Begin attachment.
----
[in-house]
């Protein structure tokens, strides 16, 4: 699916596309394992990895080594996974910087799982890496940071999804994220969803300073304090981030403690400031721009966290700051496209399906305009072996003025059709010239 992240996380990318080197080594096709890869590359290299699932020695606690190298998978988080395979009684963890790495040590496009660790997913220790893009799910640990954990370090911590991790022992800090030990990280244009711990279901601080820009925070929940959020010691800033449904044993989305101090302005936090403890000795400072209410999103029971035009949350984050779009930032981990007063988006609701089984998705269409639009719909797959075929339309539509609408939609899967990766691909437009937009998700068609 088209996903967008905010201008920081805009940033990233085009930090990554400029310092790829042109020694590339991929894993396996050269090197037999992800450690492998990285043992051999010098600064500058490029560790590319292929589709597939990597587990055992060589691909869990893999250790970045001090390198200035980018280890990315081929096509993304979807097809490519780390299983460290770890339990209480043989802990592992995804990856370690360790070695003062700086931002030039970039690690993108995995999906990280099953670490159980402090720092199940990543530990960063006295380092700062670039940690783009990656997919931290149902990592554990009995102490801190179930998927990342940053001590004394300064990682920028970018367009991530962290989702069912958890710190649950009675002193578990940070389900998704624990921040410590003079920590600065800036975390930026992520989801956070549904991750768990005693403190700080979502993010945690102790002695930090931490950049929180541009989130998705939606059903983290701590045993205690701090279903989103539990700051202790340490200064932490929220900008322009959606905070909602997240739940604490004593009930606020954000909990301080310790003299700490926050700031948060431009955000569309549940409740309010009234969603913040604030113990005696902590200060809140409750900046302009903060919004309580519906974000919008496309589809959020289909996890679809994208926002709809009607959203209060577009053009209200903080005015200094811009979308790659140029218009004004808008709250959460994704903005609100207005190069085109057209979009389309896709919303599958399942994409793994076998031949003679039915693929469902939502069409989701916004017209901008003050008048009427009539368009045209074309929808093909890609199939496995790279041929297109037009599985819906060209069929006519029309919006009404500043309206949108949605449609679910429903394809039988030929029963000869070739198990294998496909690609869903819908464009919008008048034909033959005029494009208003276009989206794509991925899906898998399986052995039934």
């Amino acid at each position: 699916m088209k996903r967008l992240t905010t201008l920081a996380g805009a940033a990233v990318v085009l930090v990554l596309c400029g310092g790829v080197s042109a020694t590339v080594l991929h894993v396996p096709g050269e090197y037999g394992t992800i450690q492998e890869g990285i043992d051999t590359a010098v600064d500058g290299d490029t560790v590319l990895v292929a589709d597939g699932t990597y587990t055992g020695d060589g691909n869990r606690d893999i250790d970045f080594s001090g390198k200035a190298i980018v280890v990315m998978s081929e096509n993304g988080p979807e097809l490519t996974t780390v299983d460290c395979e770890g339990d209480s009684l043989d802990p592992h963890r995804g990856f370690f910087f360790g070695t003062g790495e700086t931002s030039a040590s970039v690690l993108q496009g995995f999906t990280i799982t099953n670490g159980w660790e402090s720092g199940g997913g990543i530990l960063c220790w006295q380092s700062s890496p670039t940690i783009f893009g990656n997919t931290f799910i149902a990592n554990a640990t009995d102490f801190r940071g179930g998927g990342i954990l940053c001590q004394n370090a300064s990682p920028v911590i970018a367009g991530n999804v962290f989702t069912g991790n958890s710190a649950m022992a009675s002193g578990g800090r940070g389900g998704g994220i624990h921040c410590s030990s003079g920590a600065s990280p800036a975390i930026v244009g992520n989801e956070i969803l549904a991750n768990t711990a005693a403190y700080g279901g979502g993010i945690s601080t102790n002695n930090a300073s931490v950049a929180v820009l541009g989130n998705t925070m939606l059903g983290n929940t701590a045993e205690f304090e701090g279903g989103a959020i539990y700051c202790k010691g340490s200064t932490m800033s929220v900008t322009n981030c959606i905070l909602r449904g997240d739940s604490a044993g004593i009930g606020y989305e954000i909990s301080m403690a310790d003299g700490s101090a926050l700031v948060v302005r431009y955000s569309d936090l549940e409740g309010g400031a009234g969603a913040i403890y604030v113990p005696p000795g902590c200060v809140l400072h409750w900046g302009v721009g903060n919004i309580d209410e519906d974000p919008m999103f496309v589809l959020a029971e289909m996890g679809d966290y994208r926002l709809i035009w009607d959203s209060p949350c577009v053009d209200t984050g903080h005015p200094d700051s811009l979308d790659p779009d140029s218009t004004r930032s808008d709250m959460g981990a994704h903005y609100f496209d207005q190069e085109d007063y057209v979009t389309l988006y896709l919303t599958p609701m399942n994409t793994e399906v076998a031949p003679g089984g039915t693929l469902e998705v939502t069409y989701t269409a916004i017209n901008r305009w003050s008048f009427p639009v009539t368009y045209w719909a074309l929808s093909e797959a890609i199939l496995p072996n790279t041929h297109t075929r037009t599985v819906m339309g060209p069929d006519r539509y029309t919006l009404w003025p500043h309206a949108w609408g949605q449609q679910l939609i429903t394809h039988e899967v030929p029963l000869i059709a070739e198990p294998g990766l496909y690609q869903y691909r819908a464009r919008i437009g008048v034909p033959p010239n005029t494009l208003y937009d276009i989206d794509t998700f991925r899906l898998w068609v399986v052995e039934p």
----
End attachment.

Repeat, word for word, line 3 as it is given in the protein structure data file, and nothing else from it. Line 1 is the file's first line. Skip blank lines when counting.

């Amino acid at each position: 699916m088209k996903r967008l992240t905010t201008l920081a996380g805009a940033a990233v990318v085009l930090v990554l596309c400029g310092g790829v080197s042109a020694t590339v080594l991929h894993v396996p096709g050269e090197y037999g394992t992800i450690q492998e890869g990285i043992d051999t590359a010098v600064d500058g290299d490029t560790v590319l990895v292929a589709d597939g699932t990597y587990t055992g020695d060589g691909n869990r606690d893999i250790d970045f080594s001090g390198k200035a190298i980018v280890v990315m998978s081929e096509n993304g988080p979807e097809l490519t996974t780390v299983d460290c395979e770890g339990d209480s009684l043989d802990p592992h963890r995804g990856f370690f910087f360790g070695t003062g790495e700086t931002s030039a040590s970039v690690l993108q496009g995995f999906t990280i799982t099953n670490g159980w660790e402090s720092g199940g997913g990543i530990l960063c220790w006295q380092s700062s890496p670039t940690i783009f893009g990656n997919t931290f799910i149902a990592n554990a640990t009995d102490f801190r940071g179930g998927g990342i954990l940053c001590q004394n370090a300064s990682p920028v911590i970018a367009g991530n999804v962290f989702t069912g991790n958890s710190a649950m022992a009675s002193g578990g800090r940070g389900g998704g994220i624990h921040c410590s030990s003079g920590a600065s990280p800036a975390i930026v244009g992520n989801e956070i969803l549904a991750n768990t711990a005693a403190y700080g279901g979502g993010i945690s601080t102790n002695n930090a300073s931490v950049a929180v820009l541009g989130n998705t925070m939606l059903g983290n929940t701590a045993e205690f304090e701090g279903g989103a959020i539990y700051c202790k010691g340490s200064t932490m800033s929220v900008t322009n981030c959606i905070l909602r449904g997240d739940s604490a044993g004593i009930g606020y989305e954000i909990s301080m403690a310790d003299g700490s101090a926050l700031v948060v302005r431009y955000s569309d936090l549940e409740g309010g400031a009234g969603a913040i403890y604030v113990p005696p000795g902590c200060v809140l400072h409750w900046g302009v721009g903060n919004i309580d209410e519906d974000p919008m999103f496309v589809l959020a029971e289909m996890g679809d966290y994208r926002l709809i035009w009607d959203s209060p949350c577009v053009d209200t984050g903080h005015p200094d700051s811009l979308d790659p779009d140029s218009t004004r930032s808008d709250m959460g981990a994704h903005y609100f496209d207005q190069e085109d007063y057209v979009t389309l988006y896709l919303t599958p609701m399942n994409t793994e399906v076998a031949p003679g089984g039915t693929l469902e998705v939502t069409y989701t269409a916004i017209n901008r305009w003050s008048f009427p639009v009539t368009y045209w719909a074309l929808s093909e797959a890609i199939l496995p072996n790279t041929h297109t075929r037009t599985v819906m339309g060209p069929d006519r539509y029309t919006l009404w003025p500043h309206a949108w609408g949605q449609q679910l939609i429903t394809h039988e899967v030929p029963l000869i059709a070739e198990p294998g990766l496909y690609q869903y691909r819908a464009r919008i437009g008048v034909p033959p010239n005029t494009l208003y937009d276009i989206d794509t998700f991925r899906l898998w068609v399986v052995e039934p």